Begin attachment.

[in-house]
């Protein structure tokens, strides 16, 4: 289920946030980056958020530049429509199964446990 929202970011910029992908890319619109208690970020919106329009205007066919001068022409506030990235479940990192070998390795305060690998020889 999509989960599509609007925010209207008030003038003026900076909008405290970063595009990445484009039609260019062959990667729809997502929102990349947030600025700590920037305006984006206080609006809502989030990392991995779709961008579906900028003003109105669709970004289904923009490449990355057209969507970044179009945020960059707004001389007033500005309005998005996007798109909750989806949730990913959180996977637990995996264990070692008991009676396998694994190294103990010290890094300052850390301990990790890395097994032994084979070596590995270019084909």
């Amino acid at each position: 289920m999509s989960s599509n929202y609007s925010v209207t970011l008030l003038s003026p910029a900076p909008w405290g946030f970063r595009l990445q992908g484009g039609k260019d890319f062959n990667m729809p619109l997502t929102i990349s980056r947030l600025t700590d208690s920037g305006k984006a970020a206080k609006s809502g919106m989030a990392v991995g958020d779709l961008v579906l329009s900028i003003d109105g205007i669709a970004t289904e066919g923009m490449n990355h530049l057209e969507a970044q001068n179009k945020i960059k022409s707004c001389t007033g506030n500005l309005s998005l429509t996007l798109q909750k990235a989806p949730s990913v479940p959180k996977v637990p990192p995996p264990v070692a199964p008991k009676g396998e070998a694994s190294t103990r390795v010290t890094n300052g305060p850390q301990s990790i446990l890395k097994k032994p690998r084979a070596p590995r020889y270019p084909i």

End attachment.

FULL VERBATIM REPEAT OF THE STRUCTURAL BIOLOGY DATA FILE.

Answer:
[in-house]
């Protein structure tokens, strides 16, 4: 289920946030980056958020530049429509199964446990 929202970011910029992908890319619109208690970020919106329009205007066919001068022409506030990235479940990192070998390795305060690998020889 999509989960599509609007925010209207008030003038003026900076909008405290970063595009990445484009039609260019062959990667729809997502929102990349947030600025700590920037305006984006206080609006809502989030990392991995779709961008579906900028003003109105669709970004289904923009490449990355057209969507970044179009945020960059707004001389007033500005309005998005996007798109909750989806949730990913959180996977637990995996264990070692008991009676396998694994190294103990010290890094300052850390301990990790890395097994032994084979070596590995270019084909």
């Amino acid at each position: 289920m999509s989960s599509n929202y609007s925010v209207t970011l008030l003038s003026p910029a900076p909008w405290g946030f970063r595009l990445q992908g484009g039609k260019d890319f062959n990667m729809p619109l997502t929102i990349s980056r947030l600025t700590d208690s920037g305006k984006a970020a206080k609006s809502g919106m989030a990392v991995g958020d779709l961008v579906l329009s900028i003003d109105g205007i669709a970004t289904e066919g923009m490449n990355h530049l057209e969507a970044q001068n179009k945020i960059k022409s707004c001389t007033g506030n500005l309005s998005l429509t996007l798109q909750k990235a989806p949730s990913v479940p959180k996977v637990p990192p995996p264990v070692a199964p008991k009676g396998e070998a694994s190294t103990r390795v010290t890094n300052g305060p850390q301990s990790i446990l890395k097994k032994p690998r084979a070596p590995r020889y270019p084909i």